Katie Hopkins told to delete selfie at Tommy Robinson trial after risking contempt of court

Katie Hopkins was at risk of being held in contempt of court this week after taking a selfie in the public gallery at Tommy Robinson's trial. The right-wing columnist was at Westminster Magistrates' Court on Tuesday (April 23) in support of far-right activist, Stephen Christopher Yaxley-Lennon, also known as Tommy Robinson, whose case was dismissed after he'd faced a charge of refusing to comply with a dispersal order, which he denied.

Robinson was arrested at a march against anti-Semitism after organisers said he would not be welcome at the event. But the case was thrown out after a Met Police officer admitted putting the wrong date on the dispersal order, meaning it was not lawful. Surrounded by Robinson supporters, Hopkins took a front row seat in the public gallery and snapped a selfie. Under UK law, it is prohibited to take photographs, videos, or recordings within a court and, if charged, could lead to a fine, prison sentence or both.

Within seconds of taking the photograph, an usher appeared in front of Hopkins and requested that she leave the public gallery. Hopkins argued with the usher from her chair, claiming that she was not aware of the rule and that the court had not made it clear. She proceeded to ask for signs to be put up in the gallery, specifically in front of her chair.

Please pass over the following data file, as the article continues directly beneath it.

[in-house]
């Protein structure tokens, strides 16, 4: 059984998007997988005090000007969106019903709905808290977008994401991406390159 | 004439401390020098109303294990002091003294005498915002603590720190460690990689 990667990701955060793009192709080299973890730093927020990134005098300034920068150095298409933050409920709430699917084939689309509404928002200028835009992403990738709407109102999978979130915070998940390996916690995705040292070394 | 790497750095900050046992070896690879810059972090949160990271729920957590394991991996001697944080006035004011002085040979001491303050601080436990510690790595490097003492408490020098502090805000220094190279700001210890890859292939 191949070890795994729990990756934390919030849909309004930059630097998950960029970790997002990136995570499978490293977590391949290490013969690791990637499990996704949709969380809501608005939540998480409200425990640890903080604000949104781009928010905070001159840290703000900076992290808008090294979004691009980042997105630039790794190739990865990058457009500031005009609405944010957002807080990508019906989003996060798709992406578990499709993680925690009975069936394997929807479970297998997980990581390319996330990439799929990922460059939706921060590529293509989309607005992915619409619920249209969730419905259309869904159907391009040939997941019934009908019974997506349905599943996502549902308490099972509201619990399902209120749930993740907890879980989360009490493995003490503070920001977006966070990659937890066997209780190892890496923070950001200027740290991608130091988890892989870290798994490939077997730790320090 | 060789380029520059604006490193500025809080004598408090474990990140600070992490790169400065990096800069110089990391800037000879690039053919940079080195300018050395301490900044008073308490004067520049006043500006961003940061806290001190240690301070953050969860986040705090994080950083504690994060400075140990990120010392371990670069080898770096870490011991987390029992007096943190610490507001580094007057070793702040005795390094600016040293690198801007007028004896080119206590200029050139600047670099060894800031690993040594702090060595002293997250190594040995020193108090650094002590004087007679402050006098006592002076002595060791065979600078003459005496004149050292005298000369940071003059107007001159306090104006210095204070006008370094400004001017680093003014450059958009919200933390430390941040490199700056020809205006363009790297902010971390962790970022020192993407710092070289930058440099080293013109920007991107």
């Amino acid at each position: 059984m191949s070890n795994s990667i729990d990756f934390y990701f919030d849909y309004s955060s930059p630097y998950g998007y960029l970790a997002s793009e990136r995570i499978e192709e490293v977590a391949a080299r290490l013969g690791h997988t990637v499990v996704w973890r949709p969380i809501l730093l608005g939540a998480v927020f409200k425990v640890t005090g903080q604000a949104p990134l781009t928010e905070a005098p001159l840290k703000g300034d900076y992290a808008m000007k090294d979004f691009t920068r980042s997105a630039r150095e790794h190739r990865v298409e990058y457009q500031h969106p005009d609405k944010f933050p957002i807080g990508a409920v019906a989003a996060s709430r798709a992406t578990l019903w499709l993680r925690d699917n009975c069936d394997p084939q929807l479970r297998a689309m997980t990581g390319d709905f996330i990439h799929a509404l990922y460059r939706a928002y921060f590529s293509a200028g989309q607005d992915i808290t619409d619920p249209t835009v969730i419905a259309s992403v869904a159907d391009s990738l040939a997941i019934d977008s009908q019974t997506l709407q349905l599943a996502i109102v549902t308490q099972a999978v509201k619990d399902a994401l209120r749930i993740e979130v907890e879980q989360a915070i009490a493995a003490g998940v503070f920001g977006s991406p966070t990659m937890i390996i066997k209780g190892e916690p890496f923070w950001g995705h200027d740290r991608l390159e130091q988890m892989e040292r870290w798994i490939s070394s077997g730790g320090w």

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Katie Hopkins outside Westminster Magistrates' Court
Katie Hopkins outside Westminster Magistrates' Court -Credit:Lauren Del Fabbro/MyLondon

Two signs were displayed in the public gallery, only a metre above Hopkins' head at standing eye level. After some discussion, the usher allowed Hopkins to stay on the condition that the photograph was deleted.

In an interview after the trial, Hopkins said: "So I think I may have been done for contempt of court there and of course that isn't helpful....but I also think that what we have to recognise is that, delays, delays, delays [in Tommy's court case] push back, frustration - it builds and sometimes people's behaviours, it's because of what's done to us.

"But I think we're all good, no contempt of court for me today. Um but I don't have any faith obviously in the law, I don't believe the law is the law. I believe the law is just a tool for control."

When asked what the law should be replaced with, Hopkins said: "I would like there to be a law but I would like there to be a law in black and white that is adhered to."

The Ministry of Justice was contacted but did not wish to provide a comment.

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